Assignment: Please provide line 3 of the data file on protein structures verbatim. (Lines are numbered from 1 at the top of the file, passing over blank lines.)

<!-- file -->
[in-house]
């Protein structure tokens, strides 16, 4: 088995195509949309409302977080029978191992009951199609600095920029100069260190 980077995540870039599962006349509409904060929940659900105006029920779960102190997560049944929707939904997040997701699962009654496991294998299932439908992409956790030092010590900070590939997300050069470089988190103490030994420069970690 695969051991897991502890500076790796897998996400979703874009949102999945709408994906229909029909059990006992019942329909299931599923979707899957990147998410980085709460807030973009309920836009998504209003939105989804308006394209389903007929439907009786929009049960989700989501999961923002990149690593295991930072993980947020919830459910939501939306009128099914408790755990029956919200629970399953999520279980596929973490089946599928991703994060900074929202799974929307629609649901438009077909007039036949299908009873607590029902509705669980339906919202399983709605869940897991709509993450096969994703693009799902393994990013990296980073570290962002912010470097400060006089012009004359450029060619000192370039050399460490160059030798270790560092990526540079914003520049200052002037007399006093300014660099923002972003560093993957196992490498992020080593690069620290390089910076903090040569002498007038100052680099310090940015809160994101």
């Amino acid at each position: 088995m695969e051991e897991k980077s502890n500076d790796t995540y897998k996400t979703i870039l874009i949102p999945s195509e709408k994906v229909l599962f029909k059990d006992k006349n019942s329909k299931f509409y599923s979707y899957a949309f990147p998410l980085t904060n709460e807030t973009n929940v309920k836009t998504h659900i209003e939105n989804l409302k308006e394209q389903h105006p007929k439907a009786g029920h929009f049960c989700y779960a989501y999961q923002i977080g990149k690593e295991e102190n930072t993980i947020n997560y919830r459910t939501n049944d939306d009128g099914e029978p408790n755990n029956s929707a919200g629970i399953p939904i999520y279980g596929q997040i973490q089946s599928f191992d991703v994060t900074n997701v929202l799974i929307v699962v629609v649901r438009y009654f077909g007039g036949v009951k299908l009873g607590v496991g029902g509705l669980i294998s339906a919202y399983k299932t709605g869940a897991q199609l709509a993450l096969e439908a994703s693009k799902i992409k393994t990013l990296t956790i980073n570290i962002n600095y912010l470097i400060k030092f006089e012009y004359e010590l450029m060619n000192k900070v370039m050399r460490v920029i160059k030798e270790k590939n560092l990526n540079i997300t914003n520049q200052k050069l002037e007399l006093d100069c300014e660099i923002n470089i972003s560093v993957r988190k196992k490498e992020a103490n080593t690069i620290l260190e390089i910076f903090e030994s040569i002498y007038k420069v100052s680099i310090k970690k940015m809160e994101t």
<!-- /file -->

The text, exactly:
């Amino acid at each position: 088995m695969e051991e897991k980077s502890n500076d790796t995540y897998k996400t979703i870039l874009i949102p999945s195509e709408k994906v229909l599962f029909k059990d006992k006349n019942s329909k299931f509409y599923s979707y899957a949309f990147p998410l980085t904060n709460e807030t973009n929940v309920k836009t998504h659900i209003e939105n989804l409302k308006e394209q389903h105006p007929k439907a009786g029920h929009f049960c989700y779960a989501y999961q923002i977080g990149k690593e295991e102190n930072t993980i947020n997560y919830r459910t939501n049944d939306d009128g099914e029978p408790n755990n029956s929707a919200g629970i399953p939904i999520y279980g596929q997040i973490q089946s599928f191992d991703v994060t900074n997701v929202l799974i929307v699962v629609v649901r438009y009654f077909g007039g036949v009951k299908l009873g607590v496991g029902g509705l669980i294998s339906a919202y399983k299932t709605g869940a897991q199609l709509a993450l096969e439908a994703s693009k799902i992409k393994t990013l990296t956790i980073n570290i962002n600095y912010l470097i400060k030092f006089e012009y004359e010590l450029m060619n000192k900070v370039m050399r460490v920029i160059k030798e270790k590939n560092l990526n540079i997300t914003n520049q200052k050069l002037e007399l006093d100069c300014e660099i923002n470089i972003s560093v993957r988190k196992k490498e992020a103490n080593t690069i620290l260190e390089i910076f903090e030994s040569i002498y007038k420069v100052s680099i310090k970690k940015m809160e994101t």